Date  Headline

  • 31.07.2012
    AAA v Associated Newspapers Ltd. [2012] EWHC 2224 (QB)
    • Key areas: both parties win some issues; High Court

      This was a claim for costs arising from a libel claim.

      The Claimant had been awarded £15,000.00 – beating the Defendant’s offer of £2,500.00 – but had failed in an application for an injunction, as well as failing to obtain damages in two of three claims, which took up the majority of the case.

      Overall, the court held that the Defendant had managed to win the majority of the case, as so was awarded 80% of its costs.

  • 20.07.2012
    Mengi v Hermitage [2012] EWHC 2045 (QB)
    • Key areas: security for costs; success fee; CFA; High Court

      This was an application by the Defendant against an Order that the Claimant – who lives outside of jurisdiction – had to give security of £610,500.00.

      The Defendant had previously estimated costs at £1.04 million + VAT + success fee; the Claimant’s were estimated at £1.24 million.

      The Defendant acted on a CFA with a 100% success fee and submitted that the Judge should have taken this into account when determining the amount of security.  The Court agreed, given the amount which the Claimant’s own non-CFA costs totalled.

      It also ordered that security for the Claimant’s full budget be paid.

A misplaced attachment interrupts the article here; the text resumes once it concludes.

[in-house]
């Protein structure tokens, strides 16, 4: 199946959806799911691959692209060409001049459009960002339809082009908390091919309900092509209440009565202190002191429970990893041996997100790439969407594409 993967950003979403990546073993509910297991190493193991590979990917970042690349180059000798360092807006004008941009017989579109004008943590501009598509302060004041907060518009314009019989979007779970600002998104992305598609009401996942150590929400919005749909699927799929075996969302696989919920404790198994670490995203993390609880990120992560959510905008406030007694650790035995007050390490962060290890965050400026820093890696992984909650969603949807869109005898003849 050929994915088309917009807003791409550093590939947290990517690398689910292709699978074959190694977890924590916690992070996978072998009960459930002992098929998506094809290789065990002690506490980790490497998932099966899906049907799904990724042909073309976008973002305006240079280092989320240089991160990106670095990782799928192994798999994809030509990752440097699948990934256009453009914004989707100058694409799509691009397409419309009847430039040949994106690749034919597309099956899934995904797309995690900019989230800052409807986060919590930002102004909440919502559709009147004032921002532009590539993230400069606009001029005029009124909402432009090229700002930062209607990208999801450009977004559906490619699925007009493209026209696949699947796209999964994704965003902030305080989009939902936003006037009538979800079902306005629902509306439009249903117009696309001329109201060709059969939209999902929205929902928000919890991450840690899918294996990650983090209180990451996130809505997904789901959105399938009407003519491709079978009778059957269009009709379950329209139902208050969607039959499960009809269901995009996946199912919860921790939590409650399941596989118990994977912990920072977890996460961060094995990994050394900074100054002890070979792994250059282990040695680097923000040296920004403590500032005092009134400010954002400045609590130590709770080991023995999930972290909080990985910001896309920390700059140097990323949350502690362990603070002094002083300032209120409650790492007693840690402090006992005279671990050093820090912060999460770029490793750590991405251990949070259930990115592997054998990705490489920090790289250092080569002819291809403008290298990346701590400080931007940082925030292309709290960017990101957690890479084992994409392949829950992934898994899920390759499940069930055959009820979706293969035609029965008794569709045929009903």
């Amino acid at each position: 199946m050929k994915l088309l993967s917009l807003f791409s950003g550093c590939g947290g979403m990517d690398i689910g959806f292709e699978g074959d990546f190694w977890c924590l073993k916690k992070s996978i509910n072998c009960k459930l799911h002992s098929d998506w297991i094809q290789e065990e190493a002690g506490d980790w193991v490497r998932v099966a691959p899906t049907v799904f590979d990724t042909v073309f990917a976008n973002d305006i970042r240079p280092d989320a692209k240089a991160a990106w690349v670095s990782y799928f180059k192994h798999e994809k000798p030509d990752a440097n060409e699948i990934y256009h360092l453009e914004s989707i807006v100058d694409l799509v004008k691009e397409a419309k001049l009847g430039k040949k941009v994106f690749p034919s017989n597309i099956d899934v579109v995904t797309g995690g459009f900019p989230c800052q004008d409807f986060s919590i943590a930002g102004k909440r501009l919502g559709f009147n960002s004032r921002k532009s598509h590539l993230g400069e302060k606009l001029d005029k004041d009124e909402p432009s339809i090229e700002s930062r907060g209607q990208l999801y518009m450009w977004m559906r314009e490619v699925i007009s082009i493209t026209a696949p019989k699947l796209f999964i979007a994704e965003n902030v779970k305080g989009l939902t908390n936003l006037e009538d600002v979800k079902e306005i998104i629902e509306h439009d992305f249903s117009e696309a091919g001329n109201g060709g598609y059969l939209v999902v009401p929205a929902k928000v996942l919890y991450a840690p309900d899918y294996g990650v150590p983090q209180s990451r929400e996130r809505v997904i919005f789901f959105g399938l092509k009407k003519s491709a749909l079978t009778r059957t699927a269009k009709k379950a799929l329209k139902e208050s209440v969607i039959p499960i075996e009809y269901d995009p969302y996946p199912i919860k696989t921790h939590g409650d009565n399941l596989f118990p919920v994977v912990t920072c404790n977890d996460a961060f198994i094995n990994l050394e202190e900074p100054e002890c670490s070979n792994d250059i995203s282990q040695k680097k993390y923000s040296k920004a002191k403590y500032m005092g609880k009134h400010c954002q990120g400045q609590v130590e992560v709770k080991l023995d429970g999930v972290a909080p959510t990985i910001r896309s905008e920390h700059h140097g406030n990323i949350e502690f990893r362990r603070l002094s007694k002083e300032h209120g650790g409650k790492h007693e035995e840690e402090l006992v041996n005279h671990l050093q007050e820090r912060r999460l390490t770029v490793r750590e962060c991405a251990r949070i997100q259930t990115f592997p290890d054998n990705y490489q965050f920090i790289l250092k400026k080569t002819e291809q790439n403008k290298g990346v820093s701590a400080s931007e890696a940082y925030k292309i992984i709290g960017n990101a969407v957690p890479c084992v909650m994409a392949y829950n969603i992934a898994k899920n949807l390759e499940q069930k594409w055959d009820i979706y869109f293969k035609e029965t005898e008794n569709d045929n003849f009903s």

• 19.07.2012
    Hawksford Trustees Jersey Ltd. v Stella Global UK Ltd. & Anor [2012] EWCA Civ 987
    • Key areas: ATE; Court of Appeal

      This was a decision to determine costs resulting from an unsuccessful appeal.

      The Appellants accepted that they were liable for the Respondent’s costs, but disputed the use of ATE, because it was obtained 1 day before trial.

      The ATE premium was £394,638 against Respondent’s costs of £63,650 and Appellants’ costs of £68,502.

      The Appellant submitted that the ATE was irrecoverable because it covered costs in both the appeal and below, but was only taken out for the appeal.

      The Respondent submitted that s. 29 Access to Justice Act 1999 should be given a flexible meaning, because a party may end up being liable for the costs of the appeal and below.  In addition, it submitted that ATE could not be obtained for the original trial, and in any event is not a reason for it to be awarded its costs of successfully defeating an appeal.

      LJ Patten held that the Respondent was entitled to claim the costs of the ATE in principle.

      However, LJ Rix and LJ Etherton agreed with the Appellant because the premium covered costs from the main action as well as those from the appeal.

  • 17.07.2012
    Eagle Ltd. v Falcon Ltd. [2012] EWHC 2261 (TCC)
    • Key areas: security for costs; High Court

      This was an application by the Defendant for security for costs.  Originally £295,000 was requested, then £610,000, which finally increased to £757,108.45.

      The Defendant submitted that it was justified due to the Claimant’s financial status.  The Claimant submitted that while it may look insolvent if its assets are looked at, in cash-flow terms it was solvent, and that it would be able to call on its own debtors should it need to satisfy any costs order.

      The Court held that the Claimant would be unable to fulfil any costs order.  In addition, it held that the guarantee from its parent company was of no real help given the status of the other related companies.

      However, the Court did not that the Defendant’s costs figures were “exaggerated”, and that its figures had been “wildly fluctuating”.

      In the circumstances, the Court held that security of £295,000 should be allowed.

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